Springtime has arrived in California. The birds are busy building their nests, the cherry blossoms are blooming, and we are planting flowers and veggies in our little garden.
I took the kids to Lowe’s last weekend, and we walked through the store and came across the plant “clearance” section. Tilley and Mason asked me why the plants looked so sad. As I picked up a bag of birdseed, I told them that those were the plants that no one wanted anymore and they were probably dying. Before I knew it, Mason had filled the cart with as many plants as his little arms could carry and told me that we were going to save them. My son’s great big heart of compassion couldn’t bear to have even one plant left behind.
We spent a good portion of our day in the backyard. We planted our new, sad flowers in their pots, soaked our flower seeds in jars and re-filled the bird and hummingbird feeders with fresh food.
As a child, I remember feeling very connected to nature and animals. My parents would constantly ask me to clean my bedroom, as the aroma of my hamster, mice, frogs and turtle was enough to keep anyone away. I grew up in the outskirts of a small town, and I have fond memories of hiking through the wooded areas that lined my street; writing poetry, sitting by the stream and just relaxing in nature. I could spend hours in my backyard looking for grasshoppers and other creatures, keeping them as pets for a few days before releasing them.
As a mother, I’m trying to help cultivate that same connection to nature for my children. Although we live in a sprawling city, there are many places to explore and enjoy. From the ocean, to the canyons and desert, to the lake right down the street, my kids have more than enough to be wondrous about in nature. Tilley loves bugs and will happily pick up any creature she finds. Rolly pollies, worms, and snails… Tilley carries them around like her little pets. I try not to make a squeamish face when she picks up the slimy ones, as I really don’t want to discourage her fearlessness.
Last weekend we went to the park and walked the trails to find nature’s treasures; empty snail shells, acorns, pieces of bark, flowers and rocks. The kids were busy climbing trees and didn’t get excited when I found a miniature snail shell. I laughed and wondered who was acting more like a kid. Then I remembered… I’m usually the one that anxiously sits by and waits for the caterpillars to transform into butterflies. And it’s me who marks the transformation from larvae to pupa to lady bug.
Even if I am the one benefiting from these childhood activities, I know my passion will one day transfer to my children. Even now, they help me remove the snails and worms from sidewalks before the sun gets too hot. They use their shovels to dig holes in the earth, as I re-pot our vegetables and flowers for the summer. They mirror my excitement as the baby birds chirp and joyfully follow me to the nest to catch a peek.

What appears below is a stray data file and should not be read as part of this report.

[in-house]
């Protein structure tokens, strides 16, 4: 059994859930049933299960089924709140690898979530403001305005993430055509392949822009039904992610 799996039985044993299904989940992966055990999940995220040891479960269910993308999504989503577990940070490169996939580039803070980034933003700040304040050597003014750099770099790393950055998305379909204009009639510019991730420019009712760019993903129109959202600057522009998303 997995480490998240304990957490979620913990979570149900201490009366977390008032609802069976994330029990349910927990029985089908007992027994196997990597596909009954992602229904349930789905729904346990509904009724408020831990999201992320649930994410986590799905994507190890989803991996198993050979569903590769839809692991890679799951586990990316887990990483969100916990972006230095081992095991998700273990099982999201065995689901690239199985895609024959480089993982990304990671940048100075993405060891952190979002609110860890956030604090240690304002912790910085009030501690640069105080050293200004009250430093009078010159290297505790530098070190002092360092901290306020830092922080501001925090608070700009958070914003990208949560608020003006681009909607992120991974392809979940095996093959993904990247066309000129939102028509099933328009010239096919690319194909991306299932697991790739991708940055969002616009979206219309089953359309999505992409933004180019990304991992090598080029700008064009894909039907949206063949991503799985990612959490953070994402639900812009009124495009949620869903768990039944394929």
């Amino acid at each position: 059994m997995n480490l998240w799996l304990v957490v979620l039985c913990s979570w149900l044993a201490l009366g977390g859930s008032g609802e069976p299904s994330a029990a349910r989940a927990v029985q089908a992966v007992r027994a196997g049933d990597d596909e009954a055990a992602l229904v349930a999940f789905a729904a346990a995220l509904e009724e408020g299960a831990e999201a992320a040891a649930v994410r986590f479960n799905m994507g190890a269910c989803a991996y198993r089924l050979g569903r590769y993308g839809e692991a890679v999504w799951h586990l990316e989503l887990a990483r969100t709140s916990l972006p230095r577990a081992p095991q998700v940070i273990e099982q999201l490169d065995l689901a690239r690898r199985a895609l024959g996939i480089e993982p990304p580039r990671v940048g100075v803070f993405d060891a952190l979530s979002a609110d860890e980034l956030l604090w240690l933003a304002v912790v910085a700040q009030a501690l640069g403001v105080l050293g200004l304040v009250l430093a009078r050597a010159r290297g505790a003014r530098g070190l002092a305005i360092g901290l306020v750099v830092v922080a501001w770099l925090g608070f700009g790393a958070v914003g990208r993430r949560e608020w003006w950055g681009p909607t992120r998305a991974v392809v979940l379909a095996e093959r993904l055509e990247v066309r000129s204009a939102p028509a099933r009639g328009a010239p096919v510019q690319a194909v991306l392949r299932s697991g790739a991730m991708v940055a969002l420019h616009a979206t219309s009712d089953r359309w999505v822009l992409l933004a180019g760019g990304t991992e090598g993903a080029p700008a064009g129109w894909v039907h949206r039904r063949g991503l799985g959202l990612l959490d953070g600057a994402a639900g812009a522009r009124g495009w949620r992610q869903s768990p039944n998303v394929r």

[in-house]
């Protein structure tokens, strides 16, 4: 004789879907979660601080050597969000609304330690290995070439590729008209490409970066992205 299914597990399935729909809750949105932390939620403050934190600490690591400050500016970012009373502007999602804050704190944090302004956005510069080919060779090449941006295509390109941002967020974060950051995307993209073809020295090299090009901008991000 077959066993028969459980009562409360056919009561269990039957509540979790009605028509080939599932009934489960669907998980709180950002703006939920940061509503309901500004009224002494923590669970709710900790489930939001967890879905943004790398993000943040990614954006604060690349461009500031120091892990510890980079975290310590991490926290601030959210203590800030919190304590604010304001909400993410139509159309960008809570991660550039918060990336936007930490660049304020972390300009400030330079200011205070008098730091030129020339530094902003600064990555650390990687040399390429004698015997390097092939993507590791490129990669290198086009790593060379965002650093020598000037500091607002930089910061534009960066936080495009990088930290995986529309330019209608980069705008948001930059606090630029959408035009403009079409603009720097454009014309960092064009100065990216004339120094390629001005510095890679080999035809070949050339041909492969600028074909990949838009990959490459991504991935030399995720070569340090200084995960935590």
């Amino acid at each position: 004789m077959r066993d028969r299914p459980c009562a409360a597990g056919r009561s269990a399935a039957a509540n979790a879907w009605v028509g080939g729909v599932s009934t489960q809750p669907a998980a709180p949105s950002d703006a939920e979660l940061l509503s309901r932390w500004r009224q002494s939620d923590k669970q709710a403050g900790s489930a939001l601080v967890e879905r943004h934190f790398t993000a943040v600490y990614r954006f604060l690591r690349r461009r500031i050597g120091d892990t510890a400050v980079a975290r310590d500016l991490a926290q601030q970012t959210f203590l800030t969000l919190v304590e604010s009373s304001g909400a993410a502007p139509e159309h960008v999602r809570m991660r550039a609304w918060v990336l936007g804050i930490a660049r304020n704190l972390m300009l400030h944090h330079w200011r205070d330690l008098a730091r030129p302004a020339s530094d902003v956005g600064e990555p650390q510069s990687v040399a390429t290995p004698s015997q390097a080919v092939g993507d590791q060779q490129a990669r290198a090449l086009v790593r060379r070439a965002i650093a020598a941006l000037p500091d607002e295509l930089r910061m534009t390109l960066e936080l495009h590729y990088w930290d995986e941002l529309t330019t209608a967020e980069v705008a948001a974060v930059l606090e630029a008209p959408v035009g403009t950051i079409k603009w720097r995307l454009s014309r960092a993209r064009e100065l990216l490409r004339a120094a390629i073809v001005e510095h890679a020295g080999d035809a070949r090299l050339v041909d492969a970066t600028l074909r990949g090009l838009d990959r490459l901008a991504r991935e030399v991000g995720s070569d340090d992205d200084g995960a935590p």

Connecting our children to the earth and the ultimate “Mother” is one of the most beautiful things we can do. Mother Earth whispers her secrets in every flower, every tree and in every living creature.
Notice the difference between the noun and verb definitions that come from the word Mother. Of course there is the traditional “noun” definition which describes a woman that has “given birth”. But there is a separate, distinctly different “verb” definition that speaks to the day in, day out actions of providing “care and affection”. As we know, it is not always the birth mother that raises a child and “the art of mothering” goes well beyond the act of giving birth.
Through my actions, I am the same mother to Mason, Elisabeth and Evelyn. There is no difference in my actions of reading a book, cooking and feeding them dinner or taking them to the park. Although I didn’t give birth to Mason, he is my son through and through. He has adopted my mannerisms, my many food preferences, and he takes joy in similar pleasures. I can see myself reflected through him and his approach to life. His wide open heart, his joyful nature and his willingness to experience life are things I see in myself, now coming alive through him.
It is through the art of mothering that this transference has occurred. In my daily actions of love, care and affection, I have helped to shape the life of my son. I understand his needs and what makes him happy and scared. I know what to say to inspire him to take action. I know his favorite foods and what books will encourage him to read more. I know which parks have his favorite slides and the stuffed animals he asks to snuggle with at night. I know all of these things because he is my son, and I am his mother.
Nature and mothering go hand in hand. There are metaphors around every corner; in the new sprout, the bird’s nest, even in the strong climbing branches of the mature tree. I feel it in the energy of the buzzing bees, butterflies, and birds that pollinate my garden to grow. And although none of these beings have come from me, through our actions we participate in their creation and we help them grow. If I hadn’t soaked and planted a seed one week ago, then the sprout of this Morning Glory wouldn’t be here today. We are the ones that help the seed to sprout, by cultivating the soil, and by watering them until they bloom. Through our actions, we are all “The Mother”.
Just like a mother, we are… …the planter that transforms the seed into the sprout of the Morning Glory. …the provider of food that nourishes the plants and birds so they can grow. …the fertilizer that helps the vegetables achieve their fullest potential. …the watcher that lives through their eyes to make sure every need is met.